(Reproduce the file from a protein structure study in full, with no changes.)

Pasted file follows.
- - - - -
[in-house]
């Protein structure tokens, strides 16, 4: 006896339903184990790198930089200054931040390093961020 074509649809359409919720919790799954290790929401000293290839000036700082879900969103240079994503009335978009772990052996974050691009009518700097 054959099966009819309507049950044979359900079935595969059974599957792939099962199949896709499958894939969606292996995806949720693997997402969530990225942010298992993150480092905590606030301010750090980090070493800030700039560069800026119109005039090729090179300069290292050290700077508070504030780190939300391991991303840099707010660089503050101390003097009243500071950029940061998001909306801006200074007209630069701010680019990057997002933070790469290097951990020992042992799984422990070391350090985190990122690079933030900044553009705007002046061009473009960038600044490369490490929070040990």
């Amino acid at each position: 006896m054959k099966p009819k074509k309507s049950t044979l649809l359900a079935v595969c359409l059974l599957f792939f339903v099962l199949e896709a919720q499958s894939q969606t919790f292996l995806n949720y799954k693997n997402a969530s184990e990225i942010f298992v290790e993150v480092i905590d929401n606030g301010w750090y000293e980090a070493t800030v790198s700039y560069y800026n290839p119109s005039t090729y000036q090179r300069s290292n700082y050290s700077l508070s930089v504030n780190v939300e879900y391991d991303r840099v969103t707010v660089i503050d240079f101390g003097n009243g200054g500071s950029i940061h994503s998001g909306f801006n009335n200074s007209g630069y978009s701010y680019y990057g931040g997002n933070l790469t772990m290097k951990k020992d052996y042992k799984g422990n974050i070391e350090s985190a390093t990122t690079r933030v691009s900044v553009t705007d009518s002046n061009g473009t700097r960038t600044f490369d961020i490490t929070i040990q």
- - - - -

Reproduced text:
[in-house]
């Protein structure tokens, strides 16, 4: 006896339903184990790198930089200054931040390093961020 074509649809359409919720919790799954290790929401000293290839000036700082879900969103240079994503009335978009772990052996974050691009009518700097 054959099966009819309507049950044979359900079935595969059974599957792939099962199949896709499958894939969606292996995806949720693997997402969530990225942010298992993150480092905590606030301010750090980090070493800030700039560069800026119109005039090729090179300069290292050290700077508070504030780190939300391991991303840099707010660089503050101390003097009243500071950029940061998001909306801006200074007209630069701010680019990057997002933070790469290097951990020992042992799984422990070391350090985190990122690079933030900044553009705007002046061009473009960038600044490369490490929070040990």
């Amino acid at each position: 006896m054959k099966p009819k074509k309507s049950t044979l649809l359900a079935v595969c359409l059974l599957f792939f339903v099962l199949e896709a919720q499958s894939q969606t919790f292996l995806n949720y799954k693997n997402a969530s184990e990225i942010f298992v290790e993150v480092i905590d929401n606030g301010w750090y000293e980090a070493t800030v790198s700039y560069y800026n290839p119109s005039t090729y000036q090179r300069s290292n700082y050290s700077l508070s930089v504030n780190v939300e879900y391991d991303r840099v969103t707010v660089i503050d240079f101390g003097n009243g200054g500071s950029i940061h994503s998001g909306f801006n009335n200074s007209g630069y978009s701010y680019y990057g931040g997002n933070l790469t772990m290097k951990k020992d052996y042992k799984g422990n974050i070391e350090s985190a390093t990122t690079r933030v691009s900044v553009t705007d009518s002046n061009g473009t700097r960038t600044f490369d961020i490490t929070i040990q």